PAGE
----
Types and Signs of Skin Cancer
Skin cancer is the uncontrolled growth of cells within the skin. The damage of these cells is caused by genetics or triggered by events such as an injury or frequent exposure to ultraviolet radiation. The type of skin cancer is determined by the type and location of the affected cells. There are three notable types of Skin Cancer:
Basal Cell Carcinoma (BCC)
This skin cancer is the most common type, and often occurs on the head, neck and arms but can also appear anywhere on the body. Basal cell carcinoma is usually caused from frequent exposure to ultraviolet (UV) radiation from the sun or indoor tanning. When treated early, this type of skin cancer is curable.
Basal cell carcinoma can appear in many different forms including shiny bumps, slightly raised scars, pink or flesh coloured growths, red patches, or open sores.
Squamous Cell Carcinoma (SCC)
Similar to basal cell carcinoma, squamous cell carcinoma occurs when cells are damaged from injury or exposure to ultraviolet radiation. It is also possible for squamous cell carcinoma to develop in areas that receive little or no sunlight. Before developing this skin cancer, an individual may find signs of sun damage such as deep wrinkles, discoloration, or age spots. Early treatment can prevent damage to nerves, blood vessels and anything else that lies beneath the skin.
Squamous cell carcinoma often appears as: rough, red scaly patches of skin, open sores, brown spots (often similar to the appearance of age spots), firm or wart-like growths, a growth that looks like an animal’s horn, or a sore developing in the place of a previous scar.
Though less common, melanoma is the most serious and aggressive form of skin cancer, and if left untreated, it is able to spread to other organs of the body. Melanoma is commonly caused by over-exposure to ultraviolet radiation and can occur anywhere on the body. If treated early, melanoma is curable, however, once it spreads deeper into the skin or to other organs, it can become deadly.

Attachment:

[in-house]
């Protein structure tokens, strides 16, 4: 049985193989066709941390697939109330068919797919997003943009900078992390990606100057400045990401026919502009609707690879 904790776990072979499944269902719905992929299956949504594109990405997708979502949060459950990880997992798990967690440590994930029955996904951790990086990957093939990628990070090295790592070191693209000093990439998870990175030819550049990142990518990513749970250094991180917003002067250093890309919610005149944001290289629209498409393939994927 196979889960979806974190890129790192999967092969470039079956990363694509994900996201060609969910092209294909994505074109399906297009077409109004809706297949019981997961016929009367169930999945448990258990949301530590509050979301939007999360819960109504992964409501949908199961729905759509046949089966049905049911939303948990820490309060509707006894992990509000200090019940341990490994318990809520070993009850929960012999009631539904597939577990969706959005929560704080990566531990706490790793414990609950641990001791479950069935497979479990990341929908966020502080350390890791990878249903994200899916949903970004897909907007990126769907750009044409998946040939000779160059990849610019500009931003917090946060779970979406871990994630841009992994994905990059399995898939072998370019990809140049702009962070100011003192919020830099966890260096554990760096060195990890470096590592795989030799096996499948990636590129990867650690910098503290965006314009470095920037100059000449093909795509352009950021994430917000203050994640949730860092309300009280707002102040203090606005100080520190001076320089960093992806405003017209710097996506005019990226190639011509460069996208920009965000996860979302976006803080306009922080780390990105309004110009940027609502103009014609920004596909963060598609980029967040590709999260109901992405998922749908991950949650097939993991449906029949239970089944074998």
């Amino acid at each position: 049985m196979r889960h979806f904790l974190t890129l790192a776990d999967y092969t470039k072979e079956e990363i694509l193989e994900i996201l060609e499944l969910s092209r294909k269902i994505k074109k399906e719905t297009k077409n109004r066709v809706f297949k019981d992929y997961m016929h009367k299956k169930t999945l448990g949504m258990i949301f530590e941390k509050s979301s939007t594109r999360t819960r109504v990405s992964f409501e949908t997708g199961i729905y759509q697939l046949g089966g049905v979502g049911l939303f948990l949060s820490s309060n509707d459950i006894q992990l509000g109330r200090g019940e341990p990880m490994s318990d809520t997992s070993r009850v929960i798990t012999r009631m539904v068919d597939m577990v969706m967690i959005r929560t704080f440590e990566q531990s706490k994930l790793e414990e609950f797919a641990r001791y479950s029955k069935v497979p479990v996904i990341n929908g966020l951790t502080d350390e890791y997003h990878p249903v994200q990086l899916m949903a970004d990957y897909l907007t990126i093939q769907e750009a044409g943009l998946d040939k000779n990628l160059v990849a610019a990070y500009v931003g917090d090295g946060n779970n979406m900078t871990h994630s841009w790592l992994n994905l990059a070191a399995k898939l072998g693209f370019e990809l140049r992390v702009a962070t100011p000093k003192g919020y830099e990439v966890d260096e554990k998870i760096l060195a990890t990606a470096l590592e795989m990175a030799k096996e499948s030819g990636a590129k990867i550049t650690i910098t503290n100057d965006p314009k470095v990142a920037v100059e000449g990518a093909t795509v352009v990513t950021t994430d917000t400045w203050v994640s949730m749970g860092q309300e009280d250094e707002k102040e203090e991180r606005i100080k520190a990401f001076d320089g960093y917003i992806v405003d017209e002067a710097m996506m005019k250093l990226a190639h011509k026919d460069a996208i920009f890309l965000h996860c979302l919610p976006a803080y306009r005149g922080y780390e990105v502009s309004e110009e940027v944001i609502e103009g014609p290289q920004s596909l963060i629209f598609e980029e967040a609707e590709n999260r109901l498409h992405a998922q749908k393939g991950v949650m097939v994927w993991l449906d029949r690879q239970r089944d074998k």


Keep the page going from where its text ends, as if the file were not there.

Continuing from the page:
Melanoma can begin in an existing mole or as a new lesion. It may appear as a flat or slightly elevated, discoloured or pigmented, asymmetrical patch. The first five letters of the alphabet may be used as a guide to aid in remembering the warning signs of Melanoma:
A: Asymmetrically shaped
B: Borders are irregular
C: Coloration varies
D: Diameter is greater than the size of a pencil eraser
E: Evolves rapidly and can cause skin elevation
Skin Cancer Prevention
Damage from Ultraviolet radiation is the leading cause of skin cancer. Exposure to these harmful rays can be reduced by:
- Staying in the shade when possible
- Wearing protective clothing such as long-sleeved shirts, pants, sunglasses, and hats
- Using a broad spectrum, water-resistant sunscreen (SPF 30 or higher) and reapply often
- Using caution near water, snow, and sand, as these substances reflect the rays of the sun
- Avoiding the use of tanning beds
Skin Cancer Treatment
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